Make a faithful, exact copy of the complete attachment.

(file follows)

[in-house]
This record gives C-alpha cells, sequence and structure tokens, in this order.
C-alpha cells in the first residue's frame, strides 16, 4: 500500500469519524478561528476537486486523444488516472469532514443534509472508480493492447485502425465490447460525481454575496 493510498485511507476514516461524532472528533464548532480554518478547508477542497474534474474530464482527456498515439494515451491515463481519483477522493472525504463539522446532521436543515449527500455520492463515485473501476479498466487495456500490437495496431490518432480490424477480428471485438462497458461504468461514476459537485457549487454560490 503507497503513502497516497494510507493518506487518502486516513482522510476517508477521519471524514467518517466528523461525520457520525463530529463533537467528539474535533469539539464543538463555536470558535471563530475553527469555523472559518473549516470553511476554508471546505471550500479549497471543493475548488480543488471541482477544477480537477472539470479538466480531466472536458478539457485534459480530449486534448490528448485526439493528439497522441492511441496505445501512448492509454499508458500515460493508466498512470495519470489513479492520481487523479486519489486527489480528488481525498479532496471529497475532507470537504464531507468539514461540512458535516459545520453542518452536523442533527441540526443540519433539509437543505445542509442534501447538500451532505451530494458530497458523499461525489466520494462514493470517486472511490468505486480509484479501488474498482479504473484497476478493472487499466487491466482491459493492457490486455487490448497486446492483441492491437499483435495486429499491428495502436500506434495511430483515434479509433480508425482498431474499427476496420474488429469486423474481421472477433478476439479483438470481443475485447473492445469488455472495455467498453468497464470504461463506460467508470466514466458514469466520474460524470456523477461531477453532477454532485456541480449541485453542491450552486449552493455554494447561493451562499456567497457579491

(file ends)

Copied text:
[in-house]
This record gives C-alpha cells, sequence and structure tokens, in this order.
C-alpha cells in the first residue's frame, strides 16, 4: 500500500469519524478561528476537486486523444488516472469532514443534509472508480493492447485502425465490447460525481454575496 493510498485511507476514516461524532472528533464548532480554518478547508477542497474534474474530464482527456498515439494515451491515463481519483477522493472525504463539522446532521436543515449527500455520492463515485473501476479498466487495456500490437495496431490518432480490424477480428471485438462497458461504468461514476459537485457549487454560490 503507497503513502497516497494510507493518506487518502486516513482522510476517508477521519471524514467518517466528523461525520457520525463530529463533537467528539474535533469539539464543538463555536470558535471563530475553527469555523472559518473549516470553511476554508471546505471550500479549497471543493475548488480543488471541482477544477480537477472539470479538466480531466472536458478539457485534459480530449486534448490528448485526439493528439497522441492511441496505445501512448492509454499508458500515460493508466498512470495519470489513479492520481487523479486519489486527489480528488481525498479532496471529497475532507470537504464531507468539514461540512458535516459545520453542518452536523442533527441540526443540519433539509437543505445542509442534501447538500451532505451530494458530497458523499461525489466520494462514493470517486472511490468505486480509484479501488474498482479504473484497476478493472487499466487491466482491459493492457490486455487490448497486446492483441492491437499483435495486429499491428495502436500506434495511430483515434479509433480508425482498431474499427476496420474488429469486423474481421472477433478476439479483438470481443475485447473492445469488455472495455467498453468497464470504461463506460467508470466514466458514469466520474460524470456523477461531477453532477454532485456541480449541485453542491450552486449552493455554494447561493451562499456567497457579491